Recognising services to the State - National honour

Former US president Bill Clinton was conferred with an honorary doctorate at Dublin City University.

So was Sr Stanislaus Kennedy, and the founder of Glen Dimplex, Martin Naughton, while later this month, former taoiseach Enda Kenny is to receive an honorary doctorate from his alma mater, NUI Galway.

All are well deserved recipients, and the pity is that they are not receiving a national honour.

Various attempts to establish a civic honours system have foundered, the last in 1999 when Fine Gael refused to support it on the grounds that it would be “foreign to our traditions”.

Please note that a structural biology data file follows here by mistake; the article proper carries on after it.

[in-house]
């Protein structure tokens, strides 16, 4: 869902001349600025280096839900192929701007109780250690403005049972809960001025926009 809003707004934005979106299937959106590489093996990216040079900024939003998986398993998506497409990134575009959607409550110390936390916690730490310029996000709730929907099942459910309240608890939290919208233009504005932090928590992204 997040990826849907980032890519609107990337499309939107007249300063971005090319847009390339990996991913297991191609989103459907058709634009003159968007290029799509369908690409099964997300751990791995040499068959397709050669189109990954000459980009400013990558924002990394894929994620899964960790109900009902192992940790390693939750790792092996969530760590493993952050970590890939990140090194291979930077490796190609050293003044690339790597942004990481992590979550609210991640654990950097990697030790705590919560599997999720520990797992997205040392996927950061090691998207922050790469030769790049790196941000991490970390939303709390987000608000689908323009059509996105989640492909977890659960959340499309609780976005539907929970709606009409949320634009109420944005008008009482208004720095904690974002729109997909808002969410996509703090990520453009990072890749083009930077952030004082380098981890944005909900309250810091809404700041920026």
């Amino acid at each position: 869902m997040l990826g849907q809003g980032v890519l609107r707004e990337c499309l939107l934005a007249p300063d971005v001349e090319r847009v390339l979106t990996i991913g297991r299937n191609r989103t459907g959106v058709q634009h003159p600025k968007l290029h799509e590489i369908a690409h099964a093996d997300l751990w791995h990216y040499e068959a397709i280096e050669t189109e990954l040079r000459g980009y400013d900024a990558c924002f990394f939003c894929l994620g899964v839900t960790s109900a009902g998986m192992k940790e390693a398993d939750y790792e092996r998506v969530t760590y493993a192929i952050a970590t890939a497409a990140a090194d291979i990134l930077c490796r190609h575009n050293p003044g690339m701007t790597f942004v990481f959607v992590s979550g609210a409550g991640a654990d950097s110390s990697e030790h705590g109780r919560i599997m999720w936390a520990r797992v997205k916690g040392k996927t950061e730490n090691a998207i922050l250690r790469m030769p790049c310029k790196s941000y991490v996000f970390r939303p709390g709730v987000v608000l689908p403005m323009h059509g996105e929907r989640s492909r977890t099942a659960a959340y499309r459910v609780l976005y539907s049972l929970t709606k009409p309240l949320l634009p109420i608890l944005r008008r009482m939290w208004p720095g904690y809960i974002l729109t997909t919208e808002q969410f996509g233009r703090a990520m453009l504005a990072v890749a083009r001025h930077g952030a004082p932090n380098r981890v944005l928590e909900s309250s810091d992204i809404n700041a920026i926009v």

What is so foreign about a formal state recognition for contributions made to Ireland?

Our last national honours system was the Order of St Patrick, a dormant British order of chivalry.

Given our newfound friendship with the UK and its royal family, perhaps a republican version of this might be considered.

After all, the fiercely republican French have retained their Ordre national de la Légion d’Honneur established in 1802 by Napoléon Bonaparte. Former FG leader Alan Dukes is an Officier de la Légion d’Honneur.


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